148 KIPLING'S SUSSEX
The Market Cross House, an ancient hotel standing opposite the cross, should be visited. It boasts twenty bedrooms and the stranger is puzzled among the maze of passages and tangle of communicating doors. It is said that it was once a rendezvous of smugglers. The old house contains secret hiding-places, recesses in walls, abandoned fireplaces, a few stray ghosts, and behaves itself just as any house that can be traced back for nine hundred years should.
Those who desire to dwell at greater length on the history and romance of the little town should obtain Miss Florence A. Pagden's " History of Alfriston."
The name " Alfriston " has been thought to be Alfred's Tun, although some etymologists regard it as a compound of " old " and " Friston," to distinguish it from the other Friston, a few miles to the south. But in the " Domesday Book " the name is spelt " Alvricestone."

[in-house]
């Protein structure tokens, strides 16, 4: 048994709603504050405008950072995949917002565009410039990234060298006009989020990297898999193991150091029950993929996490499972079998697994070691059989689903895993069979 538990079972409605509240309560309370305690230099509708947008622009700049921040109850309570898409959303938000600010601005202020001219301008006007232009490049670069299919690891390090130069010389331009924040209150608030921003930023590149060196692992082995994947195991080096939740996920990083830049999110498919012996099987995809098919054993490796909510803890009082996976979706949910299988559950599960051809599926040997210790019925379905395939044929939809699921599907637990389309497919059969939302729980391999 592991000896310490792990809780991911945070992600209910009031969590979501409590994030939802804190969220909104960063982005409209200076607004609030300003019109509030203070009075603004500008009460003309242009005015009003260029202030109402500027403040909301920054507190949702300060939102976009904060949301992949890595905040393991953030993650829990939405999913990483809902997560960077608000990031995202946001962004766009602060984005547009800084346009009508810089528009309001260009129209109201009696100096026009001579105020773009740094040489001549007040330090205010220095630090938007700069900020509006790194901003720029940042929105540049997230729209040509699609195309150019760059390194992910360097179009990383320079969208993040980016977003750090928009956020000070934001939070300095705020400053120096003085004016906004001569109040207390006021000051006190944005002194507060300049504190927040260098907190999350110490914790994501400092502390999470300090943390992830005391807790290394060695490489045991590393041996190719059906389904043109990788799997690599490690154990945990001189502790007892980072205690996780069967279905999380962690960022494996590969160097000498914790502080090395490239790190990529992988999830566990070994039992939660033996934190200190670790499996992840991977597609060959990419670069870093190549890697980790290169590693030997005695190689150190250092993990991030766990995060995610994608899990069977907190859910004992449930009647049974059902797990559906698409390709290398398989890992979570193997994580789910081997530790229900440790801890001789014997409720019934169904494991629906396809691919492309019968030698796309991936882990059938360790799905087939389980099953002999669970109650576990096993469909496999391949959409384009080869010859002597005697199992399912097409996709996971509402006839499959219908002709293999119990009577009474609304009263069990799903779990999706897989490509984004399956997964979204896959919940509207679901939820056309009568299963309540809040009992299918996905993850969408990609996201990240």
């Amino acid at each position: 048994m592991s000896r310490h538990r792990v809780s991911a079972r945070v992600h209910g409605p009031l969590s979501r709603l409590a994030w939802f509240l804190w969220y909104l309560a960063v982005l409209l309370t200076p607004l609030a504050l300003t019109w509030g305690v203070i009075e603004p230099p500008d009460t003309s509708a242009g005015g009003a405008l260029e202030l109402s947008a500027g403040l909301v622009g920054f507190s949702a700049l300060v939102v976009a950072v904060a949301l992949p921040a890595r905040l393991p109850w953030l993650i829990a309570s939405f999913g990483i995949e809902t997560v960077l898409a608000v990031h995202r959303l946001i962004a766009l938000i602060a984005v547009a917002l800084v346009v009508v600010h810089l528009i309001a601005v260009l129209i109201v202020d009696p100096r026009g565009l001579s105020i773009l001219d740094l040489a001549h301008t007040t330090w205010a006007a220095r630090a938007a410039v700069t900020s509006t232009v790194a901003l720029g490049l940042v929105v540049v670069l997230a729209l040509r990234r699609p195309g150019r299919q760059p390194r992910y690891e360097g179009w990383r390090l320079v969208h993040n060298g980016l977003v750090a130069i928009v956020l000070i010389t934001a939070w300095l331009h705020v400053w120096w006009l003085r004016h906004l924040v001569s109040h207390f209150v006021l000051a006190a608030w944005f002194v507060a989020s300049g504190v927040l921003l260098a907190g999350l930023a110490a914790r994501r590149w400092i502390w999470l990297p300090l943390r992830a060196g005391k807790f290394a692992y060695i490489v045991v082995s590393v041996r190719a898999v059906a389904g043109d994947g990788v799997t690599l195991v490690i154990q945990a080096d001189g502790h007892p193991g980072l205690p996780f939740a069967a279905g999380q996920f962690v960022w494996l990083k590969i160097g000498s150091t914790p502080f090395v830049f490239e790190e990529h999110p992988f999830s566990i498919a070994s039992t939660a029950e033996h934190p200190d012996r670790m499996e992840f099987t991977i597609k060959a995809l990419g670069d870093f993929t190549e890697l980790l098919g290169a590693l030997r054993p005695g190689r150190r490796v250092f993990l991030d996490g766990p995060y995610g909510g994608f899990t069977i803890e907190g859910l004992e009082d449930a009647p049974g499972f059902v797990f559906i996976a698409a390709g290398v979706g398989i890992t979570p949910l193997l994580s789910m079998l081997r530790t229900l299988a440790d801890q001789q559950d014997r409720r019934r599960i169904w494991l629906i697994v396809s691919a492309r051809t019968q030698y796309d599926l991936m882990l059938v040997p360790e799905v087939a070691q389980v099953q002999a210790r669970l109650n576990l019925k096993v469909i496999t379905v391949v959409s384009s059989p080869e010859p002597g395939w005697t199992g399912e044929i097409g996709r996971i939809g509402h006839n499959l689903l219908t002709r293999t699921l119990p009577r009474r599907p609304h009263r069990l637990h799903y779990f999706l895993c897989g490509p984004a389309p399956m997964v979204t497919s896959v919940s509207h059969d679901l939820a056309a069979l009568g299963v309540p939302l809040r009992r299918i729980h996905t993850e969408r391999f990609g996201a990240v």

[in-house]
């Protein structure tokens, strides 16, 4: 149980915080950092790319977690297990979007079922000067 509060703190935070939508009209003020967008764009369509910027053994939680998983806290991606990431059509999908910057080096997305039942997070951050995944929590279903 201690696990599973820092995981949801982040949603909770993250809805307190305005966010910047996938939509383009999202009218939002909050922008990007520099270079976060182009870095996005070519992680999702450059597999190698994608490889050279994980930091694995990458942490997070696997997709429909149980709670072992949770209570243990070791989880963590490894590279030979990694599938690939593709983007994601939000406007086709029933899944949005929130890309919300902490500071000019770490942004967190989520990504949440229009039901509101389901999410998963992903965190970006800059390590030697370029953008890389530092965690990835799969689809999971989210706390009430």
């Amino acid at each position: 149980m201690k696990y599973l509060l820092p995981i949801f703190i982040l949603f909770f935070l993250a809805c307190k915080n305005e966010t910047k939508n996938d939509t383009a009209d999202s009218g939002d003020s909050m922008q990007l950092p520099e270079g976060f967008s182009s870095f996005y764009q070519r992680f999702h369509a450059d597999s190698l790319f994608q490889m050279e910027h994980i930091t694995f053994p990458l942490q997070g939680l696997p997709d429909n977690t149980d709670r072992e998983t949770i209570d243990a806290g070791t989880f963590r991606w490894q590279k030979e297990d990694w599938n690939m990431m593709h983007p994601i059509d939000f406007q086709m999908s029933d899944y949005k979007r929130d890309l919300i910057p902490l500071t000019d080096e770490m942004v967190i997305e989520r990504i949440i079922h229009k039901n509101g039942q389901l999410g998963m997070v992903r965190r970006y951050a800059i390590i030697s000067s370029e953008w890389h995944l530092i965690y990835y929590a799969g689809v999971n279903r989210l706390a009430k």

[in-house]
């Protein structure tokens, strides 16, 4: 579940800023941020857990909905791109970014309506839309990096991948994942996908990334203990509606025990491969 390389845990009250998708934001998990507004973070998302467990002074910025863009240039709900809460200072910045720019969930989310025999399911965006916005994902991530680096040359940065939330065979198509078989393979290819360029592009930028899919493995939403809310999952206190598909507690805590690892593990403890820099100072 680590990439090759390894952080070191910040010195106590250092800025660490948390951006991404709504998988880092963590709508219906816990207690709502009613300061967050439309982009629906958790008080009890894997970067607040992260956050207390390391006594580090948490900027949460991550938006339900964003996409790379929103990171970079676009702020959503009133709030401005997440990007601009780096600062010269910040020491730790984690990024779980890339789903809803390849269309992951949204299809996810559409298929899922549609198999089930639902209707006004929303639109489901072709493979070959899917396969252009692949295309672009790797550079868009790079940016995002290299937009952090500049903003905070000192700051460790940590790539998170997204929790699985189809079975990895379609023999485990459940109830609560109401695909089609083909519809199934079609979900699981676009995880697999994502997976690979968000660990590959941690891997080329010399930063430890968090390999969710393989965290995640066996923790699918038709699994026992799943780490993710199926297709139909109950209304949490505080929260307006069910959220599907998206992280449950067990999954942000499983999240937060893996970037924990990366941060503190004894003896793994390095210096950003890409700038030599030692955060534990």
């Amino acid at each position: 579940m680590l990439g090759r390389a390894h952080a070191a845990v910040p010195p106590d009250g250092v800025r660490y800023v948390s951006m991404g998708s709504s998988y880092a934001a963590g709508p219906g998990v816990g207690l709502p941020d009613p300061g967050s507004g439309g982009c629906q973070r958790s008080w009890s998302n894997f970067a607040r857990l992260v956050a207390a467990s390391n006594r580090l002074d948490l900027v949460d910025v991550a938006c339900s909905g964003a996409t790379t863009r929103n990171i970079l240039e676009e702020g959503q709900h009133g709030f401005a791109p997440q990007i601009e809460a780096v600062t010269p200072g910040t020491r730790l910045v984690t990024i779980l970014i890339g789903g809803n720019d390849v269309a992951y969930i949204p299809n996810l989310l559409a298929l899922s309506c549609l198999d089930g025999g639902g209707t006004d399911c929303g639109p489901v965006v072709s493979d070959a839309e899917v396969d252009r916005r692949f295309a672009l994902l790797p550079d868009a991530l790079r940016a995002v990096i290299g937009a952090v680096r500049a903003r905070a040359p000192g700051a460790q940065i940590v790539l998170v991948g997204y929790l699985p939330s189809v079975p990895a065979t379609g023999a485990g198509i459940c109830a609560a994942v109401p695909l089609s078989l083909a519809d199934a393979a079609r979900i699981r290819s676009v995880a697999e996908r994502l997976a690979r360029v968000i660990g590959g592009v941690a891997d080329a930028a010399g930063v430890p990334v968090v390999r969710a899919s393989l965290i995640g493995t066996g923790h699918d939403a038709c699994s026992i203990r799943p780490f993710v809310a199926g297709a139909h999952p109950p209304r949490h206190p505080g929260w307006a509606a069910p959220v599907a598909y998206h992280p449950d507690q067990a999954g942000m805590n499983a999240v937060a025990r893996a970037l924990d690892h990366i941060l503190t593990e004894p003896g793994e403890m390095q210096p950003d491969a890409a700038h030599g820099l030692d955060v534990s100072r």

Berwick is a retired village a little over a mile north of Alfriston. The church contains a font built into the wall, an old chancel screen, and in the south-west corner of the churchyard is a curious mound, which is rather a puzzle to the student of antiquities.
Berwick Court, a farmhouse near this place,